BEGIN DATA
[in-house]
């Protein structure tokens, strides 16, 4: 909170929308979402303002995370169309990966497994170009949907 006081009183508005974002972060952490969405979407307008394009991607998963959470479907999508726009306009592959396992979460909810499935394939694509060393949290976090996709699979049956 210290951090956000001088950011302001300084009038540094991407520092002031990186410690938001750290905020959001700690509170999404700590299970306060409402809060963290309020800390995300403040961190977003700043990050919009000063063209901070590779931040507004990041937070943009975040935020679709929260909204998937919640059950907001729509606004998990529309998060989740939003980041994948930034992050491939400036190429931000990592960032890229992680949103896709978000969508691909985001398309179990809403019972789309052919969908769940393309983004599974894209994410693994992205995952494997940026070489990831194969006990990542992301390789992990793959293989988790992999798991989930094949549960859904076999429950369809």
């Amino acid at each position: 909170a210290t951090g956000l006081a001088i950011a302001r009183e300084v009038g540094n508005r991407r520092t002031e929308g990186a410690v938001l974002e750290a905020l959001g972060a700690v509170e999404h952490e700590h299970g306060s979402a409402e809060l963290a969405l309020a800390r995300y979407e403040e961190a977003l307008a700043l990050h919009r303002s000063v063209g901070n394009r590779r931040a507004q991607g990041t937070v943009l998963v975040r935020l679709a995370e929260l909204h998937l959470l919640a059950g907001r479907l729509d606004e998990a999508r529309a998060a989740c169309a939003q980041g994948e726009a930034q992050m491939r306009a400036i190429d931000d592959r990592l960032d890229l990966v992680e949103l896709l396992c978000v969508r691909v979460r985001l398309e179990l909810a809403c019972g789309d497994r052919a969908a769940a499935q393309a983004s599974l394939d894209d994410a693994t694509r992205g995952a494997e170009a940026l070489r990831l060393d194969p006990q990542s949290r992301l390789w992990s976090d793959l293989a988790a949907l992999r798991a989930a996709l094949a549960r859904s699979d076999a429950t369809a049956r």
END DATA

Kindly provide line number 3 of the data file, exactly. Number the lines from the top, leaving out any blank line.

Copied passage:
């Amino acid at each position: 909170a210290t951090g956000l006081a001088i950011a302001r009183e300084v009038g540094n508005r991407r520092t002031e929308g990186a410690v938001l974002e750290a905020l959001g972060a700690v509170e999404h952490e700590h299970g306060s979402a409402e809060l963290a969405l309020a800390r995300y979407e403040e961190a977003l307008a700043l990050h919009r303002s000063v063209g901070n394009r590779r931040a507004q991607g990041t937070v943009l998963v975040r935020l679709a995370e929260l909204h998937l959470l919640a059950g907001r479907l729509d606004e998990a999508r529309a998060a989740c169309a939003q980041g994948e726009a930034q992050m491939r306009a400036i190429d931000d592959r990592l960032d890229l990966v992680e949103l896709l396992c978000v969508r691909v979460r985001l398309e179990l909810a809403c019972g789309d497994r052919a969908a769940a499935q393309a983004s599974l394939d894209d994410a693994t694509r992205g995952a494997e170009a940026l070489r990831l060393d194969p006990q990542s949290r992301l390789w992990s976090d793959l293989a988790a949907l992999r798991a989930a996709l094949a549960r859904s699979d076999a429950t369809a049956r």